It is fantastic to see all the hedgerows and trees slowly greening back up. Verdant views on their return wherever you look. I like to try and choose which is my favourite shade of green, which is often as fruitless as choosing my preferred perennial but it is still fun to play the game. If you do start seriously looking at all the variety of greens on display it rivals a Farrow and Ball colour chart for white!
Conifers, a very ancient and extremely varied form of plants, usually today found in a dark corner at the very back of the garden center. They have not been popular or en trend for quite a while now and with the lack of enthusiasm for leylandii hedges and rockeries it may be a while before their popularity spikes again. Unless Monty Don’s Japanese garden adventure rouses the nation to recreate a manicured Japanese oasis. However, I mention them this week as it is the time of year for them to shine. They too are blossoming now and it feels wrong to focus solely on the Magnolia and Cherry show stoppers and ignore the hard working less showy chorus line.
If you don’t notice a conifer again until Christmas at least go and notice them this week and see if you can spot them flowering. All conifers are wind pollinated so if you are starting to suffer from hayfever don’t be too quick to blame it all on the Birch, Oak or Sycamore it could be one more reason not to plant one. Whilst I am not personally a fan of conifers in general, especially hedges. I do like a larch, with its needles, that you expect to be spikey like a cedar but instead are fabulously tactile. Some of the larger pine trees planted in the right setting so the sunlight catches the needles can look very pretty as well. The impressive display of red male cones in the picture bottom left above, is from a Chamaecyparis lawsoniana ‘Little Spire’ a slow growing quite elegant looking columnar shape with dark foliage in thick sprays. it will reach 1.5 m wide by 2.5 m tall but it will take nearly 20 years to get there.
A quick experiment update. Photos taken on Monday 25th March. Two weeks after planting and already there is a difference in size between the two composts. All other conditions are exactly the same for all 4 plants. Interesting. Will keep you posted.
Magnolias have been amazing this year, surviving all of the wind and torrential rain to bloom magnificently and with no frost to burn the edges too. Spring flowers and those grown for their colourful new shoots are looking fantastic in the absence of frosts. Chaenomeles, Photinia, Prunus, Pieris and now the Berberis. Let us hope with the plum and pear blossom set to kick off the fruit blossom season that the frosts stay away and we can look forward to some good crops later in the year. I am often envious of just how resilient flowers are, particularly early flowers species who bounce back from snow, frost, wind and rain to stand up tall again and flower strongly.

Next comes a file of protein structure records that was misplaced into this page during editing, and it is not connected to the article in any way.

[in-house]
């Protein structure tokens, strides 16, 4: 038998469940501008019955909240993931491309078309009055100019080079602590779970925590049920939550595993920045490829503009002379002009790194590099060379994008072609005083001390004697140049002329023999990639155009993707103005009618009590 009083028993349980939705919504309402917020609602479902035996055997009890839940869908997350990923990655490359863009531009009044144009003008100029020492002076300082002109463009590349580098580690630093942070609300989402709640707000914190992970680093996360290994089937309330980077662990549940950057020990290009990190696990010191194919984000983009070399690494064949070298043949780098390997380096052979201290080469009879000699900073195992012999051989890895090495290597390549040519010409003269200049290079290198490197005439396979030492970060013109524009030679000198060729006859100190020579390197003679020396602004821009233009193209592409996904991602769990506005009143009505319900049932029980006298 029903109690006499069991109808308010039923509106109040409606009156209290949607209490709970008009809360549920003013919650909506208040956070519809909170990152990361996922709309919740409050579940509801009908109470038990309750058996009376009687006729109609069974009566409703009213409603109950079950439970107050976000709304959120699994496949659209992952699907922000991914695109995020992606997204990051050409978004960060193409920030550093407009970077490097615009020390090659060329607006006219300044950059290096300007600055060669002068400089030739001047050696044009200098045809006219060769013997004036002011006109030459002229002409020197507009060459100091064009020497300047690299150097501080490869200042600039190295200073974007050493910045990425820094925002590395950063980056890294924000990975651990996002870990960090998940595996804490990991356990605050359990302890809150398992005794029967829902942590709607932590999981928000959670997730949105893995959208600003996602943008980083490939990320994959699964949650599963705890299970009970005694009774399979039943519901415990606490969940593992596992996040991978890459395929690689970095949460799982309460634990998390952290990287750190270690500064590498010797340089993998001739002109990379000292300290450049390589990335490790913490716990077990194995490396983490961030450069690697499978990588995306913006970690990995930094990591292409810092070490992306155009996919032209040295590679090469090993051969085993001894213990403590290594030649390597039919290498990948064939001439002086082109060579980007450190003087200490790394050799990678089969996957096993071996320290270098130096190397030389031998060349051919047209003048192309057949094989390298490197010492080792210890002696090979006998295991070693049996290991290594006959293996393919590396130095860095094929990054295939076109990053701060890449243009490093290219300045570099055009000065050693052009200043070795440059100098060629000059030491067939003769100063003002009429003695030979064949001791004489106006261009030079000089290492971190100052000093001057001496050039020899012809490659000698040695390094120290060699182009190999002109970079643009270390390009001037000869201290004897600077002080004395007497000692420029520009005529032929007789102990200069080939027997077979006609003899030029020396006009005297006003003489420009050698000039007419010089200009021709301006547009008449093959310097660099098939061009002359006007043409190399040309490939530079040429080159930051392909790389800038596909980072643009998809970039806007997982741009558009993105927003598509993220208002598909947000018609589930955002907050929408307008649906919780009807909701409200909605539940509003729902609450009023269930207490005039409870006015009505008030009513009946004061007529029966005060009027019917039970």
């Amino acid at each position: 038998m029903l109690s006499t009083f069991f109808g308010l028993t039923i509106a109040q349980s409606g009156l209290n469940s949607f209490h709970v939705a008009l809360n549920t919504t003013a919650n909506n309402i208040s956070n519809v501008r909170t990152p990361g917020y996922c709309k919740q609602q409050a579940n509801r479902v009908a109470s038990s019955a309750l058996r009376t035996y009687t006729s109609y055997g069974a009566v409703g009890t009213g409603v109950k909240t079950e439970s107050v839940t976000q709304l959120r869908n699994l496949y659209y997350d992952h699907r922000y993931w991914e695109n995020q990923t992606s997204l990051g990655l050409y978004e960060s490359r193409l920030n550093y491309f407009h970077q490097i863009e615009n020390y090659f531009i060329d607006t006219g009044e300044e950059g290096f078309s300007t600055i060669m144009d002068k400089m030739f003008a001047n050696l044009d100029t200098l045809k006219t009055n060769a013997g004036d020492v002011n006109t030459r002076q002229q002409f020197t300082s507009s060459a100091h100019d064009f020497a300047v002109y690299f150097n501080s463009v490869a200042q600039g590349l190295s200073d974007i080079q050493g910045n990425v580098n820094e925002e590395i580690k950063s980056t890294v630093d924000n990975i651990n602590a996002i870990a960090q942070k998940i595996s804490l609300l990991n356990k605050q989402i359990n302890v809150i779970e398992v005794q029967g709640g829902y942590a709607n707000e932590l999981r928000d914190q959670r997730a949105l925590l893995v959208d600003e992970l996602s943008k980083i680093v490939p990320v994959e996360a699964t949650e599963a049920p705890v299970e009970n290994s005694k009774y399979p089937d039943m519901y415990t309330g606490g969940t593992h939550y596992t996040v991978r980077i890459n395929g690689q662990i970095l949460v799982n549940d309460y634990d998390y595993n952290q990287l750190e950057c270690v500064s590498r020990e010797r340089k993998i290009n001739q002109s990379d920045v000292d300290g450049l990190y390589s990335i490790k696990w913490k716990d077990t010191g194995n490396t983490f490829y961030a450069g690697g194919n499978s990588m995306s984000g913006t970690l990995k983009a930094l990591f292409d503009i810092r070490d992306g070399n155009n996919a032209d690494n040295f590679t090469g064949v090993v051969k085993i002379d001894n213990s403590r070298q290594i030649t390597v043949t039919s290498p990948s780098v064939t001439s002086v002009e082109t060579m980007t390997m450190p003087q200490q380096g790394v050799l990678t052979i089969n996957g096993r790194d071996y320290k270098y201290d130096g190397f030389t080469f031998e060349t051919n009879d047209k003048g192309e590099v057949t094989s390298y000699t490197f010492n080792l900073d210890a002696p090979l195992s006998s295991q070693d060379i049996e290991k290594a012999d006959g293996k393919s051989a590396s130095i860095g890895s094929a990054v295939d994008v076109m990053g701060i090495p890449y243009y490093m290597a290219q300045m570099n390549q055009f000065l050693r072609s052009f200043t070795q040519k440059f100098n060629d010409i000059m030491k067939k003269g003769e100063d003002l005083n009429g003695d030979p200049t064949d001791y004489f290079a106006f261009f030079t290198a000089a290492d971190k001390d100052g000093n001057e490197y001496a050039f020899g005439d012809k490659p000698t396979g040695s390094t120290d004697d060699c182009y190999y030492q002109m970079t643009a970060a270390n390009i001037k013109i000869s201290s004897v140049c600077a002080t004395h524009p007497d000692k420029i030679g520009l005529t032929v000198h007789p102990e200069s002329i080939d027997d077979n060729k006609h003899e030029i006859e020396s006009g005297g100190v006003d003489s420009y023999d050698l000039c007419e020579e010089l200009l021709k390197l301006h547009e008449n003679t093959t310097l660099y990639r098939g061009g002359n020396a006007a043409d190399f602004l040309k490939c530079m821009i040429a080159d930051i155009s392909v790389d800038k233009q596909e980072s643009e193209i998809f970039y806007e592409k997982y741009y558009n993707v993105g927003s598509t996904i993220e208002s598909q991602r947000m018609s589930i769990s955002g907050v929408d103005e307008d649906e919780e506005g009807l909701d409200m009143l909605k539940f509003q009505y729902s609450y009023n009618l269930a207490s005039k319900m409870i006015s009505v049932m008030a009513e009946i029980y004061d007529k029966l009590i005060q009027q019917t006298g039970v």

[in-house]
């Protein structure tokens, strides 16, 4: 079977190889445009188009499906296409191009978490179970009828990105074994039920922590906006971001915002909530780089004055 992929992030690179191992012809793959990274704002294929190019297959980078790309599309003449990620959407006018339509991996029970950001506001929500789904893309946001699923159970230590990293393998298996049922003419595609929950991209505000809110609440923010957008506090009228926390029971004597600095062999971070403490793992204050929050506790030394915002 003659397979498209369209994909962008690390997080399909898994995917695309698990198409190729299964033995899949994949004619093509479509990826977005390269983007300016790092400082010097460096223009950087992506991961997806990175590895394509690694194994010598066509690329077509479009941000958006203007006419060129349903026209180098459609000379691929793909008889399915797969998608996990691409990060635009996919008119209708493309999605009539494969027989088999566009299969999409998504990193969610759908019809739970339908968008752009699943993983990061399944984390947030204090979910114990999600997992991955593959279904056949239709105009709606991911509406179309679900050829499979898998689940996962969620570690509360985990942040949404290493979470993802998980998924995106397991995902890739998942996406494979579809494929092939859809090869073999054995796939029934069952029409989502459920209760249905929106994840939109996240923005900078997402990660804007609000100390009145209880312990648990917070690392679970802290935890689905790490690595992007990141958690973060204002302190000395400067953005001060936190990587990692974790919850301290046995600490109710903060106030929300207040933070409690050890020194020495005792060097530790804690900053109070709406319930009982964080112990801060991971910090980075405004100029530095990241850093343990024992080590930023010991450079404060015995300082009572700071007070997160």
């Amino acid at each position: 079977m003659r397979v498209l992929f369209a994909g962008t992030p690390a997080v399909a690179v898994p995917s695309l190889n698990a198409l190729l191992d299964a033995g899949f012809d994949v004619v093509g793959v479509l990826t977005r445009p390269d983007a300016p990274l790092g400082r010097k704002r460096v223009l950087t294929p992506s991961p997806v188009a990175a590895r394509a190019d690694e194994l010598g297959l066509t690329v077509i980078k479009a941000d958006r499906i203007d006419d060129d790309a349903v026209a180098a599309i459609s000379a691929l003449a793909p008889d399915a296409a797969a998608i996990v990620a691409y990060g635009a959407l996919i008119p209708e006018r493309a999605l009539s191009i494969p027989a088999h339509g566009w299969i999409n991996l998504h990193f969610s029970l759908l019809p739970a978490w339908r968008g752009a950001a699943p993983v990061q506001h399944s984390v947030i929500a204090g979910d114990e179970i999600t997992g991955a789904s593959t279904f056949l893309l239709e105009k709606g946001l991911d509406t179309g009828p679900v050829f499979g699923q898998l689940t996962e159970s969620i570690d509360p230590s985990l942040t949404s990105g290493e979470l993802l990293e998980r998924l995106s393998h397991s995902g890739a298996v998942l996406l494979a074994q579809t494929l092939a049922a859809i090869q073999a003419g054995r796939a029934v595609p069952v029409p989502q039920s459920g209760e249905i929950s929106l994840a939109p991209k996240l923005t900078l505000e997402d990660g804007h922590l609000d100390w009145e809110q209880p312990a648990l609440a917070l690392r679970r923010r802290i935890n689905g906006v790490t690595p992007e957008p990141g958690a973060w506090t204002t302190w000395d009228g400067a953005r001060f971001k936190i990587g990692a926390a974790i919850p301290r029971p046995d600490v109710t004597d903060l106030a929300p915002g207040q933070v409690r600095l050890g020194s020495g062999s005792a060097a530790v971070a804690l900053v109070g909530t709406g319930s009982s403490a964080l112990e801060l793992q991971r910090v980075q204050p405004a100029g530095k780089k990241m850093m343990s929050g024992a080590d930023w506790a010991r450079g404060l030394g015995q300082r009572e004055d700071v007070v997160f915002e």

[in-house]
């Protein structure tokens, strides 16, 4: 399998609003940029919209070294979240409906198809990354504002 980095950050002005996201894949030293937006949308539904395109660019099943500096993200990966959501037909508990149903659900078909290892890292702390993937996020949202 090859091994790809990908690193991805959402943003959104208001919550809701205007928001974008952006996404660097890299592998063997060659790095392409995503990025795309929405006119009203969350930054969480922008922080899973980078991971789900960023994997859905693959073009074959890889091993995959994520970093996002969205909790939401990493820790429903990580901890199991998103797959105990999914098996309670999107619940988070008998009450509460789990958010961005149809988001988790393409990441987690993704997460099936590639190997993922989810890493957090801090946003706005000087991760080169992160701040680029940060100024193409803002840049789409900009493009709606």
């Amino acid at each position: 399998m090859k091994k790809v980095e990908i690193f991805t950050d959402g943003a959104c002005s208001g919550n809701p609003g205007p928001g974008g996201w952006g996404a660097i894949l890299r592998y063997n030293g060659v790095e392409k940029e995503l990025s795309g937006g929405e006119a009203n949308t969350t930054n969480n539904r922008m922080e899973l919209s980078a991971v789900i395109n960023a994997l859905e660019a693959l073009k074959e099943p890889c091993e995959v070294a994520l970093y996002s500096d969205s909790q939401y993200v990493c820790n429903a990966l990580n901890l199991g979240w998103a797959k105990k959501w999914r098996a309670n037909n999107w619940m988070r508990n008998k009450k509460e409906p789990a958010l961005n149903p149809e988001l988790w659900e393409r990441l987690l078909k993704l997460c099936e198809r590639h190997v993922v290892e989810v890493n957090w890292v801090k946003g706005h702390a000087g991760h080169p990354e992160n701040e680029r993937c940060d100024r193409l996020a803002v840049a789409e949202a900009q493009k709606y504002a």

Lots of seeds have germinated now but still waiting on a sign of a tomato. Gearing up this weekend to start sowing the next lot of seeds, Courgettes, Squashes, Aubergine, Leeks and Parsnips can all be sown under cover now. More important still, is getting the ground and the seeds ready for starting to direct sow in the ground form next week. Keep checking your onion sets to make sure the birds haven’t loosened them, if you find them unceremoniously thrown to one side just gently push them back in and give them a water. Make sure you remember to water seeds sown outdoors if the weather continues to be dry. I have started to water and feed my agapanthus which I have been storing in the shed for the winter but won’t put it out just yet. Don’t be tempted to sow any beans but broad beans before the middle of the April. They will get too long and leggy before you can safely plant them out.
Get your summer bulbs in, coax your Dahlias back to life and get sowing like crazy. See what wildlife you can spot too, welcome or otherwise, I’ve seen the lapwings back again, various butterflies and bees and one unwelcome early sight of greenfly. If you are planning on trying to be organic this year vigilance and early action is required. The greenfly in question have been thoroughly squished by hand.
As we head into the most commercialised horticultural season with Mothers Day and Easter. I will wet your appetite for acquiring a new plant, by leaving you with something that may be new to you, I love a chocolate vine, they are in flower now and look fabulously exotic. they have lush 5 leaflet leaves and grow fairly speedily to cover about 8m x 8m eventually. They will tolerate part shade and can grow up East, West,North or South facing walls and can tolerate a wide range of soil conditions and Ph levels so a great plant for many situations.
Rostrinucula dependens is a new shrub on me. It seems like a variation on a buddleja which grows to about 6ft x 6ft. it should survive a normal derbyshire winter but it may not survive a bad winter, or may need to regrow from the base again. I might have to see it flower in the flesh to decide whether I like it or not but it is always positive to keep expanding your plant knowledge and seeing what else is out there to grow. Looking ahead to springing forward of the clocks this weekend. Happy Days in the Garden x